Cutthroat Island (video game)

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Cutthroat Island
Cutthroat Island Cover.jpg
Super NES cover art
Developer(s) Software Creations
Publisher(s) Acclaim
Composer(s) Chris Jojo (title music)
James Hannigan
Martin Goodall (both SNES)
Suddi Raval (conversion ; Genesis version)
Platform(s) Game Boy, Game Gear, Sega Genesis, SNES
Release 1995
Genre(s) Platform
Mode(s) Single player, multiplayer

Cutthroat Island is a 1995 action-adventure platform game that was developed by Software Creations and published by Acclaim Entertainment for various consoles. It is based on the film Cutthroat Island. When the game was first released, it featured a promotion by which players could find hidden treasure chests in the game and enter a contest to win real world prizes.


Based on the feature film of the same title, the game casts players in the role of renegade treasure hunters. The player is able to choose between two characters: Morgan Adams, a female character who wields a rapier; or William Shaw, a buccaneer who is armed with a sword. The game features single-player and two-player action modes and features two different gameplay styles to choose from: Swordplay and Brawling.

The player's character must battle through 10 levels, encountering various foes such as pirates, redcoats and harbour masters. In addition to all the swordplay, level two requires players to flee from prison guards in a quarry cart, and level five puts player atop a runaway horse-drawn carriage. As the player progresses through the game several items such as knives, bombs, bottles, torches, hammers, pistols, and other weapons are collectable.


In 1619, a pirate cutter, the Sea Devil, captured a Spanish cargo ship called Santa Susanna. Before reaching its destination the Sea Devil was caught in a storm and wrecked on the uncharted Cutthroat Island. Only one member of the crew managed to get off of the island alive, Fingers Adams. Before dying he made a map and tore it into three pieces which he gave to his legitimate heirs.

In year 1688, as the pirate Morgan Adams who currently has one piece of the map, you have begun a quest for the other pieces of the map in hopes of eventually finding the treasure. Already a wanted woman, Morgan will need to fight the law as well as those who hold the pieces of the map.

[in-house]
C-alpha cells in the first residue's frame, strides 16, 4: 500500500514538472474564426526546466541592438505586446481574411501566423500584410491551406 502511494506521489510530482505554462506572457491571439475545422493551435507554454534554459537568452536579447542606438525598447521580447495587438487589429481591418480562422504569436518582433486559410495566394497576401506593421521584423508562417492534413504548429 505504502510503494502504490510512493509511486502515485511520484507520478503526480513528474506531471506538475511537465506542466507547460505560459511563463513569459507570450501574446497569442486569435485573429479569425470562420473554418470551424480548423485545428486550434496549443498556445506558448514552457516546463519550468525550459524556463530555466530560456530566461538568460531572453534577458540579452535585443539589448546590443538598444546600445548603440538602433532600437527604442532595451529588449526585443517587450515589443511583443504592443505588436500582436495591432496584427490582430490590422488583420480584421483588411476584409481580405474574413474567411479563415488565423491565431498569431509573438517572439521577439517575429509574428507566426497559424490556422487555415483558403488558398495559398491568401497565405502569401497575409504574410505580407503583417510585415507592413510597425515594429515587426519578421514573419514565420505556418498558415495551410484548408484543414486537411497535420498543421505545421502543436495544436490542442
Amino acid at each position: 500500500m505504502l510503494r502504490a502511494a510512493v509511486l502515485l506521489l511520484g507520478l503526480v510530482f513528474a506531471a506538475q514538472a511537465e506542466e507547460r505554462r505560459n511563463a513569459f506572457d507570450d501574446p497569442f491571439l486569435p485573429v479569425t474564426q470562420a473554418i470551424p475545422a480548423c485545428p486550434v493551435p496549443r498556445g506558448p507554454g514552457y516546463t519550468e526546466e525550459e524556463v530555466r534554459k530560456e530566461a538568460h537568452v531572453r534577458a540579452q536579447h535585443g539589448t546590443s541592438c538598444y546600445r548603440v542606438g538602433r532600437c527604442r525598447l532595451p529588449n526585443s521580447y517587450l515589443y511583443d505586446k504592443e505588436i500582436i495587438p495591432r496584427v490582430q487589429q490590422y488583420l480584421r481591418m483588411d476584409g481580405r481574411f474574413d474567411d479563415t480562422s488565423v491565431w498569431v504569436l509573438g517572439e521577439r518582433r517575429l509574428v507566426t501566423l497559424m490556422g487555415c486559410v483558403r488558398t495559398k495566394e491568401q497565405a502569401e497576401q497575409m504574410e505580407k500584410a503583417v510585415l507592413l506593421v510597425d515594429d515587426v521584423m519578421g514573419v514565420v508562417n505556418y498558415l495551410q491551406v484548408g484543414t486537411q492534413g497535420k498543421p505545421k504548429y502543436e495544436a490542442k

GamePro's Sir Garnabus panned the Game Gear version, calling it "A sword fight through monotonous levels with no finale". He criticized the repetitive gameplay, controls, graphics, and glitchy sound effects.[1]

Reviewing the Genesis version, a Next Generation critic opined, "Cutthroat Island doesn't suffer from any one blatant shortcoming, instead it suffers from a lack of anything that sets it apart from an action game three years ago. There's the Final Fight gameplay, the 8-bit NES quality graphics, and finally the obligatory mine-cart level that all together make Cutthroat Island one of the more generic title available." He gave it one out of five stars.[2] Johnny Ballgame of GamePro similarly compared the graphics to the 8-bit Master System, and also lambasted the "button pounding" sword fights, the way the mine cart level doesn't give the player enough time to react to obstacles, the tinny sound, and the music. He concluded the game "has no business in the library of any sane Genesis owner."[3]

GamePro's Grease Monkey gave a more mixed review of the SNES version. While he repeated most of Johnny Ballgame's criticisms, and added that enemies and allies confusingly make the same grunting sound when hit, he found the character artwork and music to at least be decent.[4]


  1. ^ "ProReview: Cutthroat Island". GamePro. No. 89. IDG. February 1996. p. 80. 
  2. ^ "Cutthroat Island". Next Generation. No. 15. Imagine Media. March 1996. p. 96. 
  3. ^ "ProReview: Cutthroat Island". GamePro. No. 90. IDG. March 1996. p. 60. 
  4. ^ "ProReview SNES: Cutthroat Island". GamePro. No. 90. IDG. March 1996. p. 62. 

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